Actually, the basis of my argument would be "greater public good," as I said in the very last comment I made. But that's entirely besides the point, because as I've said MULTIPLE times now, I no longer thing it's worth it to even try. People have their guns, they like their guns, and that's the way it should stay. You are trying to corner me in a box of statist asshole who wants to take away gun rights, but Fuck You, I'm don't think that.

  • ||

    You are trying to corner me in a box of statist asshole who wants to take away gun rights, but Fuck You, I'm don't think that.

    No, you just want to morally preen without being bothered to make an argument as to why you feel your position is the morally superior one.

  • Steevie||

    See, what makes you statist is that you are "ok" with people keeping their guns...because it's just too much of an uphill climb to take them away at this point. THAT'S what makes you a statist dirtbag...because, you would if you could...right?

  • Finrod||

    You've never read the Ninth Amendment, have you?

  • searchingmind||

    "Natural right" are actually the rights enumerated in the Bill of Rights, a set of rules created by and defended by government?
    No, they are defended by government, but not created by it. They are some of Jefferson's self-evident truths, rights that all humans have possessed as long as we have been human. The Amendments identify some of them, and forbid us from limiting them.

  • Muzzle of Bees||

    Even better: Present a moral argument for using agents of the state to violently deprive a human of *inanimate property*.

    This is what is so troublesome about 30-rd mag bans. Is the state suggesting that a person should be locked in jail for possessing a plastic box with a spring in it? I suppose the bump stock ban hits at the same point.

  • CE||

    There is data though. Crime rates have been falling as concealed carry is getting easier and more prevalent in many states.

  • A Thinking Mind||

    No, this article merely points that all datapoints are going to be incomplete due to the impossibility of getting accurate data. Most of the statistics generally offered are either factually wrong or provided completely without context (ie, counting suicides the same as homicides for the sake of bolstering the numbers).

    What's even worse is when you go out of your way to bend these numbers, when using the overly narrow category of "justifiable homicides." Simply having a gun can be sufficient deterrent, as can firing it without hitting anything, or shooting a home invader without killing them.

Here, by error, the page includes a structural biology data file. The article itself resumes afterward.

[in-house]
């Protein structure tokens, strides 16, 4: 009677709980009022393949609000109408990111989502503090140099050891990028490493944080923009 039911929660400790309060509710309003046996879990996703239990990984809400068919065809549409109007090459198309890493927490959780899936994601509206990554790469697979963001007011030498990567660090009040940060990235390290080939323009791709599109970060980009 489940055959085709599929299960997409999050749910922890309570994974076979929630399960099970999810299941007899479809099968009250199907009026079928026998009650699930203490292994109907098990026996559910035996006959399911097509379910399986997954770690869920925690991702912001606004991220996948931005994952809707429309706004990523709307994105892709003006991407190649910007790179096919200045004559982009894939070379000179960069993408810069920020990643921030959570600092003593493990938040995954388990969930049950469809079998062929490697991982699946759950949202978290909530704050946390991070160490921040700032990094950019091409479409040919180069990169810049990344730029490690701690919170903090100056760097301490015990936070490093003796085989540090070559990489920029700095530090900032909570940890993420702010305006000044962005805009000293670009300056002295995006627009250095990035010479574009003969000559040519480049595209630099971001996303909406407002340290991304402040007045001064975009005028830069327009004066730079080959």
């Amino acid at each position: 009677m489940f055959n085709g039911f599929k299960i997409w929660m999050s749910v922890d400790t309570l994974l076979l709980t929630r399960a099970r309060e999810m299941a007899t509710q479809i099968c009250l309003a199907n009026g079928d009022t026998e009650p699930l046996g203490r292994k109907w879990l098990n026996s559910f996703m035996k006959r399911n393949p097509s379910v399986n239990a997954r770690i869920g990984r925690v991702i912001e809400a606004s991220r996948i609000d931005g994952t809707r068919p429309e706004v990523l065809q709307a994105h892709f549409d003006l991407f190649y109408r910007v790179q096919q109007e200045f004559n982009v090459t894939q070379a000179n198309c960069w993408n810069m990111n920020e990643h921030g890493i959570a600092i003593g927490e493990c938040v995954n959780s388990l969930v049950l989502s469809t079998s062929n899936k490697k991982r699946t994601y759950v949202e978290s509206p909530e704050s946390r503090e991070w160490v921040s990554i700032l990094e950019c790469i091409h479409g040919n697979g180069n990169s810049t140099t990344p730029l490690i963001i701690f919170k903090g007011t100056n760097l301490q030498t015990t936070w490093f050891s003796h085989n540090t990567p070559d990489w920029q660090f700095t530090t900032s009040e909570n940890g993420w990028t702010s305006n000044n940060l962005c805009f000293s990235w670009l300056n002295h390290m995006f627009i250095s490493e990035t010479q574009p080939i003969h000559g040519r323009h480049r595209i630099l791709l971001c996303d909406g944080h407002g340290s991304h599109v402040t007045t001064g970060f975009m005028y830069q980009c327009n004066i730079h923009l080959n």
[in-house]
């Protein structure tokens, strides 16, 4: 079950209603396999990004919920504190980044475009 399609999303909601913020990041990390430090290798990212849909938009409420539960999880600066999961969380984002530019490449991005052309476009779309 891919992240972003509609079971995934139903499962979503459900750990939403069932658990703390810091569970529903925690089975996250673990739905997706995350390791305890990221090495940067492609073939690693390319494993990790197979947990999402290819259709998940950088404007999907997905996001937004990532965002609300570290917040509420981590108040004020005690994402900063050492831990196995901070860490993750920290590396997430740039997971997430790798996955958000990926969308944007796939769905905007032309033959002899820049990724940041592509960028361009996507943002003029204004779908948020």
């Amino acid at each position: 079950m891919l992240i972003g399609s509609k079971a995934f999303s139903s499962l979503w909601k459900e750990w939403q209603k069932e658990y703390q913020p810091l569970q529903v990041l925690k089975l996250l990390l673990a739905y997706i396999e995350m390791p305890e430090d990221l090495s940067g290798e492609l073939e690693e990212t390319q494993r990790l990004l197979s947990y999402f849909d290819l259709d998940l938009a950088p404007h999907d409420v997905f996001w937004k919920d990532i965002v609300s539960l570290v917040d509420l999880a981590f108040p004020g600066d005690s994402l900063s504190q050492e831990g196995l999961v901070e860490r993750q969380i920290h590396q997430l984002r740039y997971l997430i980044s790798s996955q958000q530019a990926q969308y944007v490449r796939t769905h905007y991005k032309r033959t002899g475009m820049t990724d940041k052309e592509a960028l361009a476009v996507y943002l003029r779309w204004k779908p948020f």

• JAQO||

    The natural right to self-defense doesn't require justification or even explanation.

  • Cy||

    BIngo. Modern politics is a bunch of Assholes running around trying to force everyone to do what they think they should. Freedom be damned.

  • esteve7||

    "What Gun Control Advocates Get Wrong"

    Everything. End of article

  • Herodotus||

    "Has anyone calculated how many non-gun-owning families are safer because their neighbors own firearms?". I believe John Lott has, after a fashion.

  • derpules||

    I have, it's all of them.

  • Cy||

    Similar to the "vaccine umbrella" argument?

  • CE||

    If a third of the sheep are really wolves, the mountain lions think twice before attacking the herd.

  • ||

    I read somewhere, maybe here, that Americans possess 'stability privilege'. We've only known a government "of the people, by the people".

    Compared to many other countries around the globe, our government is relatively benign. We have never seen a government devolve into tyranny. Sometimes it takes a while, but our government does usually bend to the will of the people.

    Gun control advocates cannot fathom our government becoming tyrannical. Mostly because, IMHO, they love the coercive power of government and believe government can only do good if "the right people are in charge". And if the "wrong types of people" are in charge? Well, the 1st amendment will protect us. A strongly worded editorial will surely chasten any right thinking person.

  • esteve7||

    just like how they could never fathom someone like Trump. They are so smug they always think they will be in power, never the "wrong" guys.

    I remember an old PBS free to choose roundtable where walter williams said, why would you support the government or court having all this power. What if 50 years in the future you have a conservative majority ---- to which the other person just laughed. See, it's laughable! It can never happen!